Clinton intervenes in U.S.-Brazil custody case

NEW YORK (AP) - Secretary of State Hillary Clinton has
intervened in an international custody dispute over an 8-year-old
boy, saying Wednesday she is pushing Brazil to return him to his
father in New Jersey.

The boy, whose Brazilian mother died last year, is being raised
by his stepfather, a lawyer in Rio de Janeiro.

Speaking to NBC's "Today" show from Jerusalem, Clinton said
David Goldman has followed the rules "under every known law of
international adoption" and should be granted custody of his son.
She applauded his efforts to get custody of the boy.

"I did raise it at the highest levels of the Brazilian
government," she said.

Goldman's wife, Bruna, took the boy on a vacation to Brazil in
2004 and never returned to the United States. She divorced him,
remarried and died last year after giving birth.

Goldman has said he was denied visitation for years.

Clinton said Goldman's case is an example of a problem around
the world. She said there were nearly 50 U.S. children in similar
situations in Brazil who should be returned to the U.S. - and more
around the world.

She compared the case to the Elian Gonzalez custody battle,
which ended in 2000 when the administration of her husband,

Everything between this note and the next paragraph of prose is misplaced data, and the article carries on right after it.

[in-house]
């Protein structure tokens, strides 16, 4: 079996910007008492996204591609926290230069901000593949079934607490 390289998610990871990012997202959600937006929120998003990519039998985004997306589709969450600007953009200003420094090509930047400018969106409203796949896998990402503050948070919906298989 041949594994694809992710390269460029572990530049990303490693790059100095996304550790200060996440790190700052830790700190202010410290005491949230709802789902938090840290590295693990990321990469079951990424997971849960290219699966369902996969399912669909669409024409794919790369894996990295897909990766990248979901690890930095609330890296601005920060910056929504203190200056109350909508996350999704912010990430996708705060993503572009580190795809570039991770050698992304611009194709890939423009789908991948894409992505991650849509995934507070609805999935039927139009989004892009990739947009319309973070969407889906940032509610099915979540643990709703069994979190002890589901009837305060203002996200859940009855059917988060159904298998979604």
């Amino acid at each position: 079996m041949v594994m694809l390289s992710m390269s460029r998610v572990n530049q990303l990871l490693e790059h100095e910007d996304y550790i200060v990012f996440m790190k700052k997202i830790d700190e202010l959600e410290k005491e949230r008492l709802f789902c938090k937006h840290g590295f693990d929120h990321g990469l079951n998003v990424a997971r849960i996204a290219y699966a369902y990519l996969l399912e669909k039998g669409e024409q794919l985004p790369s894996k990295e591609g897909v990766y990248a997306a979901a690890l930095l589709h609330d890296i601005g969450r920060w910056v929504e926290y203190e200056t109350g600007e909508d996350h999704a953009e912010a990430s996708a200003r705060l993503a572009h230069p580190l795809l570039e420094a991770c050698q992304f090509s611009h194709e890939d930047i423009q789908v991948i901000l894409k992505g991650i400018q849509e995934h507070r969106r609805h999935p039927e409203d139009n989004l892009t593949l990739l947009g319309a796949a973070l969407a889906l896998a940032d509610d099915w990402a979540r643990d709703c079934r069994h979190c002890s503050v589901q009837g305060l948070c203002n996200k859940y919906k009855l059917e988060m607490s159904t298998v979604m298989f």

President Bill Clinton, decided that a young boy should be returned
to his father in Cuba over the objections of relatives in Miami.

U.S. Rep. Christopher Smith, a Republican from New Jersey,
intervened in Goldman's case last month and traveled to Brazil with

While Smith was there, Goldman, of Tinton Falls, was able to
meet with his son for the first time in nearly five years.

The custody case remains in Brazilian courts - and Brazilian
administration officials have said there is little they can do
about it. Foreign Minister Celso Amorim told Brazilian media
several weeks ago that the case is being handled by the nation's
justice system.

Clinton's comments on Wednesday come two weeks before Brazil's
President Luiz Inacio Lula da Silva is scheduled to meet with
President Barack Obama in Washington. She did not say during the
interview whether the presidents would discuss the case.

Goldman did not immediately return a message from The Associated
Press on Wednesday.

(Copyright 2009 by The Associated Press. All Rights Reserved.)

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